Turning a deaf earTaras Sydorzhevsky
We should admit that we are some incorrigible optimists, indeed, when it comes to the future of our country. Speaking of us, I mean the majority, our collective self. This is where we need to start from. "Anyway, someday, sooner or later, everything will be fine," we say to ourselves. After all, no matter how many problems fall on our heads, we should admit: we believe that someday we will be rewarded, that our bright future will come one day. We have suffered so much, so we deserve it. We have lived through revolutions, we are now fighting back in a hybrid war with Russia. So many people died, the good people. So many tears and blood have been shed. Is this all in vain? There must be justice ... Yes, we can criticize the situation and complain, but we do think this way, don’t we?
I’m not saying that optimism is wrong. It’s not. It gives energy to us, and so does our belief in our bright future. But there is a side effect. On the downside, this self-hypnosis brings us to being willing to "wait a little more." And this "a little more" seems to constantly be delayed. That’s since we believe by default that the problems are "temporary" and "everything will still be fine," so we can continue getting by and start living a good life sometime later.
After all, the day will come when the war in Donbas will see a "resolve." It can’t go on forever, right? One day real reforms will be launched. One day Ukrainians will become conscious voters and see adequate people in power. Those elected will stop stealing, quarreling, and fighting each other, giving and taking bribes, illegally engaging in shady dealings. They will finally pass on their authority, stop usurping power, and building up dictatorships. One day... Maybe we’ll remain patient for another generation or two… Maybe we will not live to see this happen, to hell with it, but our children will definitely get their things together and live a better life. We just need to wait and be patient.
But years go by. Someone waits, someone continues to believe in the future. Someone simply finds peace in what’s going on over time. Meanwhile, someone opens their eyes to the shabby streets and poverty, gets tired of all this, takes off their glasses and finally decides to go pack his stuff for good. And someone (that’s whom I’m talking about), having access to the legendary trough (the one who’s higher up the ladder) or a smaller feeder (the one who’s lower down the steps), goes for a itty-bitty compromise with themselves and decides simply to live a good life for the time being. Like, everyone does that, don’t they? Fortunately, there is an opportunity for this, so why not? "Come on, I'll eat a little more cream, gain some strength, and start doing something good then," they think.
And this collective procrastination, burying own head in the sand, this collective delirium, inevitably leads to the fact that nothing, in fact, changes in a global perspective. Moreover, it’s even becoming worse while "normal" countries keep developing. But the most tragic thing is that external problems don’t go anywhere. They don’t just "disappear." There is a huge death machine by our side. However rusted and shabby, it’s still alive, despite seeming dead for so long. And it is heading our way.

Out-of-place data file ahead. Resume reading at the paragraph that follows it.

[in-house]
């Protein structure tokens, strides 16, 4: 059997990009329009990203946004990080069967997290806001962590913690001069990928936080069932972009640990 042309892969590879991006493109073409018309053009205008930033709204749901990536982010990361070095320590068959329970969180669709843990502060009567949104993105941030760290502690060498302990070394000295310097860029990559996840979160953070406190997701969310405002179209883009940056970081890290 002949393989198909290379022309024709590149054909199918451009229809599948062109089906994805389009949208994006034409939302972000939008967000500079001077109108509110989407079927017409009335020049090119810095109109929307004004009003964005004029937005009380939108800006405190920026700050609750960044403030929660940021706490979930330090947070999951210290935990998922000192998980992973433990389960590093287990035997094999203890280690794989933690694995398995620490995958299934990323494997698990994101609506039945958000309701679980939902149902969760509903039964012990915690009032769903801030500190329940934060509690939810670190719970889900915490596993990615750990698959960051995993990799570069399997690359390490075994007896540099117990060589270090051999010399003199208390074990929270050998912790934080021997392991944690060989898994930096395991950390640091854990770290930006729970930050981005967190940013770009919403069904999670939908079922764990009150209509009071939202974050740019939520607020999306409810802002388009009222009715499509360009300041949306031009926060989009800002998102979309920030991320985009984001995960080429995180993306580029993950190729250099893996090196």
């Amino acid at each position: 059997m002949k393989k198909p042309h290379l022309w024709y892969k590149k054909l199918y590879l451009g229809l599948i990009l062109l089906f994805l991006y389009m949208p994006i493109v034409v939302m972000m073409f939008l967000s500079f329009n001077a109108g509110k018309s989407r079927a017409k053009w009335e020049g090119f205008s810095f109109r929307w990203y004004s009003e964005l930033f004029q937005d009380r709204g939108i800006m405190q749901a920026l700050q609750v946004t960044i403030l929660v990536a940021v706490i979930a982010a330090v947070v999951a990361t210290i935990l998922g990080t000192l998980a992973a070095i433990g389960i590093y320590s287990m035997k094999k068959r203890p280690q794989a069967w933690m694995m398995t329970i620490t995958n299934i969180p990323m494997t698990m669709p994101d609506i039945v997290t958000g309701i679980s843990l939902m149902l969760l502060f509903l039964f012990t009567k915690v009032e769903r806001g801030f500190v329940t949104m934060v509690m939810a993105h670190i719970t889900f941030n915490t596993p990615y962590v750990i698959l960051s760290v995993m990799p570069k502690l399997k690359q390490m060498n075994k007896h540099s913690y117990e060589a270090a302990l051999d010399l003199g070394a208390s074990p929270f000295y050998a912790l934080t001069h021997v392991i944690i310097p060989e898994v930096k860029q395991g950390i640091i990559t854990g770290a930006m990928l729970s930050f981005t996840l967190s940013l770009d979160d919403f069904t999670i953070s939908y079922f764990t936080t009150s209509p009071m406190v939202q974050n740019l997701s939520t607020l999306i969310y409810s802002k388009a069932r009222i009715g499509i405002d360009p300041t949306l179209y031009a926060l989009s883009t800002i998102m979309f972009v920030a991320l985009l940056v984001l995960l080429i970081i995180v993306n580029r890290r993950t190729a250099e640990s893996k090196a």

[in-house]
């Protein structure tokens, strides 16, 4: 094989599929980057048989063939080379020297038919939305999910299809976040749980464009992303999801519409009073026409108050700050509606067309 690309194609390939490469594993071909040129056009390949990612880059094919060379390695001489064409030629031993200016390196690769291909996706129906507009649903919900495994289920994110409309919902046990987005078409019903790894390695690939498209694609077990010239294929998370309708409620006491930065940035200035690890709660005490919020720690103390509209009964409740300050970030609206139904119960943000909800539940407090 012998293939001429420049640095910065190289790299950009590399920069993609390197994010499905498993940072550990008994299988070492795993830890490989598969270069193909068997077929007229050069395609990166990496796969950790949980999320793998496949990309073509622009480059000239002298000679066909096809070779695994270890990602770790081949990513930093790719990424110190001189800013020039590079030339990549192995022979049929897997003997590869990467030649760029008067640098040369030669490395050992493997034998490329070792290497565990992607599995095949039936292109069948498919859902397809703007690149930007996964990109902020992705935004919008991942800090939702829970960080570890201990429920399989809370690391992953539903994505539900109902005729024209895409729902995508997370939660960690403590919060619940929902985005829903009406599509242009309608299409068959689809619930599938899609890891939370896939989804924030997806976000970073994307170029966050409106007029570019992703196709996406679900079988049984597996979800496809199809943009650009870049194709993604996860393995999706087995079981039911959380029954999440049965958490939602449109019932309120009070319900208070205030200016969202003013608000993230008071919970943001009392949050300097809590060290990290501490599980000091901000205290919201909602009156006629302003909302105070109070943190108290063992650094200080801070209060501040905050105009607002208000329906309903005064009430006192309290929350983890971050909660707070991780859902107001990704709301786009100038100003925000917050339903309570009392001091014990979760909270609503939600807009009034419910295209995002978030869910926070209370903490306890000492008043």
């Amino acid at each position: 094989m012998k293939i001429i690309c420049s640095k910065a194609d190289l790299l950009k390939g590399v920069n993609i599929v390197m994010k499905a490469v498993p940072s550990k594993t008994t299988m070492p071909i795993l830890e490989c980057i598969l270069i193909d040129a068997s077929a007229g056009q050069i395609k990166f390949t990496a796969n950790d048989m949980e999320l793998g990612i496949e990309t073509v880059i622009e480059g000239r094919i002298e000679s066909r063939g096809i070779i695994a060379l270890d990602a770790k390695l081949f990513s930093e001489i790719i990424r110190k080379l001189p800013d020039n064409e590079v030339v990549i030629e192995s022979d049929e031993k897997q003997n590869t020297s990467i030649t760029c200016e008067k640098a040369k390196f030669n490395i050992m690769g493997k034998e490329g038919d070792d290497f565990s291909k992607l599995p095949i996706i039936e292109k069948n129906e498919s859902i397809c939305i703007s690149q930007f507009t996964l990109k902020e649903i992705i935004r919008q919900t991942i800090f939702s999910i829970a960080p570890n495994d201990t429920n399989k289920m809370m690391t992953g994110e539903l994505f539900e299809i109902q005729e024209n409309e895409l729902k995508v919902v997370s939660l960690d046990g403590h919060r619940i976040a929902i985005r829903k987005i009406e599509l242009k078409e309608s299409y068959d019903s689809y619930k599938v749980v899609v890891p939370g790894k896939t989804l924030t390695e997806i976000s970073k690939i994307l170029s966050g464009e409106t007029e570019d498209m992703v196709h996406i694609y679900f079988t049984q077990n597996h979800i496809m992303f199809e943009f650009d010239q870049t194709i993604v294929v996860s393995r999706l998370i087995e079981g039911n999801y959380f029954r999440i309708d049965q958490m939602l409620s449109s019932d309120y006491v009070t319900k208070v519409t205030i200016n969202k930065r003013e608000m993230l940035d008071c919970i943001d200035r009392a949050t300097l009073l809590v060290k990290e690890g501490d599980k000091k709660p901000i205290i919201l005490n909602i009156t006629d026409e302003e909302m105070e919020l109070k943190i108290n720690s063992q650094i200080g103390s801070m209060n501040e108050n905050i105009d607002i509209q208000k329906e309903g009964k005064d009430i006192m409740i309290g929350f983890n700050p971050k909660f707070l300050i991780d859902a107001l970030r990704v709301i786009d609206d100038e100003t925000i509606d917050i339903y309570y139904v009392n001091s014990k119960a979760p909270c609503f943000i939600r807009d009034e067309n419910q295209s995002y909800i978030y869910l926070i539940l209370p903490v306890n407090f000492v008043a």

It becomes difficult not to notice how Ukraine is being directly advised – yelled at - "Get yourself together already! Do something! Fight with your main enemy, corruption! Carry out reforms, and do it quickly - you are at war! You must stand strong! You will not see any investors, any development or better life if you leave everything as it is." This is the message, to put it simply, we are hearing now. Today, once again, EU leaders told us about this during their Kyiv visit.
But looking at the circus in the Rada session hall over the past days and at the anxious looks of the “untouchables,” there comes a creeping thought that this message falls on deaf ears of its target audience. They seem to have other things to care about. "You give us that advice but we have our very important things to do, you know," their eyes say. Clearly, in such a mess it's easy to find a loophole for personal enrichment, at all levels. No one will notice, they think! They can be understood because the main thing in their life is their families… Our women will give birth to more people. Is that what they think?
"And Thomas the Cat turns a deaf ear and keeps eating his chicken," Krylov once wrote in his famous fable.
Everyone understands that we are facing plenty of problems and in such a situation we cannot remain careless. Our inaction and our hope for another chance, the failure to address important problems in a timely manner are literally killing people, day after day, both at the front line and in the rear, as a result of low living standards. But, unfortunately, it seems that giving up on old habits is apparently too difficult of a task. And the notorious collective irresponsibility comes into play.
"That’s the kind of life we have in this stupid country," one of the MPs was secretly recorded as saying recently. "So why should it be me who is supposed to live a righteous life in this country?" Is it what he is thinking?